Software errors and working memory

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Gwern Branwen

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Feb 21, 2012, 4:12:28 PM2/21/12
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http://dl.dropbox.com/u/5317066/1997-hatton.pdf "Reexamining the Fault
Density–Component Size Connection", Les Hatton

Is this right? I have no idea. But it is a curious collection of
studies and an interesting proposed model:

> For years I subscribed to such a principle: that modularization, or structural decomposition, is a good design concept and therefore always improves systems. This belief is so widespread as to be almost unchallengeable. It is responsible for the important programming language concept of compilation models—which are either separate, with guaranteed interface consistency (such as C++, Ada, and Modula-2), or independent, whereby a system is built in pieces and glued together later (C and Fortran, for example). It is a very attractive concept with strong roots in the “divide and conquer” principle of traditional engineering. However, this conventional wisdom may be wrong. Only those components that fit best into human short-term memory cache seem to use it effectively, thereby producing the lowest fault densities. Bigger and smaller average component sizes appear to degrade reliability.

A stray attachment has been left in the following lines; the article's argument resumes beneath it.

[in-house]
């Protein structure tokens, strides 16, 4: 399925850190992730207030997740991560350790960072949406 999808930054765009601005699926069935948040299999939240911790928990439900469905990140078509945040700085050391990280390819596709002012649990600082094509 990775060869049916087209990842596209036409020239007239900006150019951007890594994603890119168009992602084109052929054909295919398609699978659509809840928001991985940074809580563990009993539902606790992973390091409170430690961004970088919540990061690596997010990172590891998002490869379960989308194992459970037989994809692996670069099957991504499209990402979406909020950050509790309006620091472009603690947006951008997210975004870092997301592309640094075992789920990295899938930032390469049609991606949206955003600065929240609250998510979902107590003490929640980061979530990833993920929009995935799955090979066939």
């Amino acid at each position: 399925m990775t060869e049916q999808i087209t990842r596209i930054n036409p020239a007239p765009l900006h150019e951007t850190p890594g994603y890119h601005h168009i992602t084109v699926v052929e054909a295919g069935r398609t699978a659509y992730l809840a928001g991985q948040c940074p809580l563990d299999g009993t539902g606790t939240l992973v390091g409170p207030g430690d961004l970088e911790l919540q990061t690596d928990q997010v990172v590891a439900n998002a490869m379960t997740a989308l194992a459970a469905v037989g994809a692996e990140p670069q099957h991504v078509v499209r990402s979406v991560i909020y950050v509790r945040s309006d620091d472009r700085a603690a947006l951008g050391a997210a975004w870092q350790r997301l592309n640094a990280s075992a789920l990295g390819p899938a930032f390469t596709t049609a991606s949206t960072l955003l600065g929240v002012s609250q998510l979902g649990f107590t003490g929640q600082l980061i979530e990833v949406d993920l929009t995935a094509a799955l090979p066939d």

>
> ...It is easy to get the impression from these case histories that developing software systems with low fault densities is exceedingly difficult. In fact, analysis of the literature reveals graphs such as that dependent faults per KLOC will approach an asymptote as time increases. In reality, only this asymptote makes sense for comparing the reliability of different systems. So, given that the asymptote can never be reached, the faults per KLOC and the rate of change of this value are required to compare such systems effectively.
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> Of course, real systems are subject to continual noncorrective change, so things become rather more complex. No notion of rate of change of faults per KLOC was available for any of the data in this study, although both mature and immature systems were present, with the same behavior observed. This would suggest that the observed defect behavior is present through the life cycle, supporting even further the conjecture that it is a macroscopic property. If only immature systems had been present in the studies, it could have been argued that smaller components may get exercised more. This does not seem to be the case.